Motor Maintenance For Absolute Beginners
by Ed Scott
Owning a car – particularly as a new driver – is quite a liberating experience. It offers you a new level of freedom, but with that comes responsibility. Not only do you have to be the responsible party behind the wheel, the vehicle itself needs a certain level of attention so it can run as its best, and hold more of its value until the time comes to move on to another vehicle.
Though this list is by no means exhaust-ive (see what we did there), we’ve put together a short guide on the things you need to be keeping on top of with your motor, and how frequently they need checking. Let us know if you’ve got any more car maintenance tips to share!
- Frequent checks
- Before long journeys
- Seasonal adjustments
- Yearly checks
Tyre pressure, tread and engine oil levels should be checked regularly. With your tyres, it’s important to remember to check the spare, and know that you should only ever check the tyre pressure when they’re cold, or else you could get a false reading.
Engine oil consumption will vary depending on your car, but you should always keep the levels topped up. Bear in mind that an excessive amount of oil being used could be an indicator of a bigger engine problem – if you’re in any doubt, make sure you take the car to your trusted garage.
By frequent checks, we mean every one to two weeks – but the need to check your motor for these things may differ depending on the age and the condition of your car, as well as the type of driving the vehicle is mostly used for. However, you should always be on the lookout for windscreen cracks and stone damage. Even a small chip can turn into a much larger problem in certain conditions, so be sure to get any damages repaired promptly.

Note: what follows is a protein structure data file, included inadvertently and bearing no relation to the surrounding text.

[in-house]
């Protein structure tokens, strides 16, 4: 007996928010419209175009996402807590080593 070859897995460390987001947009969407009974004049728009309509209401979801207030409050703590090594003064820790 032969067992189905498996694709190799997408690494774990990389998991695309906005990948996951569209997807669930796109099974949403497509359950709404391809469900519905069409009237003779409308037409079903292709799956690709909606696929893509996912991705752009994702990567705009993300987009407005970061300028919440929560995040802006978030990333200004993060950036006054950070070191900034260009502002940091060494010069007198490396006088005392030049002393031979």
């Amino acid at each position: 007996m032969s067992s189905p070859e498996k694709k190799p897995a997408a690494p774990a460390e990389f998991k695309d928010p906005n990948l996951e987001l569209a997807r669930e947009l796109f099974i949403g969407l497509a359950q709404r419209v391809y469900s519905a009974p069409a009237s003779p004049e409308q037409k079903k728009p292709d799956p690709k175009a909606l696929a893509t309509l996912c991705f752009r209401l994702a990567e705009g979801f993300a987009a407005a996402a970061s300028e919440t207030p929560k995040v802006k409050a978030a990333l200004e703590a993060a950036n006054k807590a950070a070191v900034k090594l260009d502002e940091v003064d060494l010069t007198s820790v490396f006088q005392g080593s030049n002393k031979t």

Before taking any long road trip, it’s recommended that you carry out a few small checks – this will help ensure your journey is as smooth as possible, and that breakdowns on the side of the motorway are less likely to happen!
As mentioned above, you should pay special attention to your tyre pressure when going on a longer drive – but bear in mind that the pressure of the tyres might need to be altered if the vehicle is more heavily laden. Again, don’t forget the spare!
Also be sure to keep tabs on your engine oil, water and engine coolant levels before setting off too – and be aware that particularly warm or cool conditions will alter the consumption rates of the liquids.
As we’ve just alluded to, the weather conditions can have an impact on the maintenance you need to do on your motor. Screenwash and water levels are the most affected during winter and summer. Though many think that water is adequate for cleaning your windscreen, using a good screenwash liquid will help to keep your screen oil and grime free. In winter, screenwash won’t freeze as easily as water alone.
In summer, older cars face an extra problem – evaporating water levels! Older motors might find that they have seal damage on their water tanks, which means that excessive heat draws more water out than usual. Pay particular attention to your water levels in the summer – especially if you can see any seal damage.
In addition to the checks that you should be consistently doing, there are some that can be done just once a year – though if you notice any wear and tear, be sure to get the item replaced or looked at by a professional, regardless of the age.
Wiper blades are essential for good visuals during adverse weather conditions. These should be replaced once a year to ensure that they’re clearing off your windscreen the best they can.
Ensuring your brakes are up to scratch is obviously incredibly important. Though brake testing is part of the MOT, if you notice any variation in your braking, be sure to get them checked by a mechanic.
Though it’s not a physical part of the car – the humble toolkit is just as important. It can help you get out of many a sticky situation, but it’s always a good idea to take it out once a year and check that it includes everything you’re likely to need.
July 03, 2017
July 08, 2015